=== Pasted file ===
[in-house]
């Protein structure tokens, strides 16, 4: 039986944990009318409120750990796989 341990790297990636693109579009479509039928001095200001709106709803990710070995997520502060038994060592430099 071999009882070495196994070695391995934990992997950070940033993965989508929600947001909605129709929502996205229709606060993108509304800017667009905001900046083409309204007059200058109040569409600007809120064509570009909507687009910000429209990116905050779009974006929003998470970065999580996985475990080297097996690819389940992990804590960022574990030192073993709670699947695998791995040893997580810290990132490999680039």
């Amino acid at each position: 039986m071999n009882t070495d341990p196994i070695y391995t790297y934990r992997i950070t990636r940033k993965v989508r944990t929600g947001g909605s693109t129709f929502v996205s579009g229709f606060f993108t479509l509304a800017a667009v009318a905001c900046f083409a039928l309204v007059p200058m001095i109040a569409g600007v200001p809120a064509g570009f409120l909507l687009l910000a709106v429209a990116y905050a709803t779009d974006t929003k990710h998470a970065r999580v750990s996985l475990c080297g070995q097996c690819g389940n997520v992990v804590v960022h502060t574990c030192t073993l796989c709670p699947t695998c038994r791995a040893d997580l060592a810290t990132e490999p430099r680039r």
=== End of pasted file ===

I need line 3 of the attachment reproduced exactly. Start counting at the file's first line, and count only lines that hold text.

């Amino acid at each position: 039986m071999n009882t070495d341990p196994i070695y391995t790297y934990r992997i950070t990636r940033k993965v989508r944990t929600g947001g909605s693109t129709f929502v996205s579009g229709f606060f993108t479509l509304a800017a667009v009318a905001c900046f083409a039928l309204v007059p200058m001095i109040a569409g600007v200001p809120a064509g570009f409120l909507l687009l910000a709106v429209a990116y905050a709803t779009d974006t929003k990710h998470a970065r999580v750990s996985l475990c080297g070995q097996c690819g389940n997520v992990v804590v960022h502060t574990c030192t073993l796989c709670p699947t695998c038994r791995a040893d997580l060592a810290t990132e490999p430099r680039r």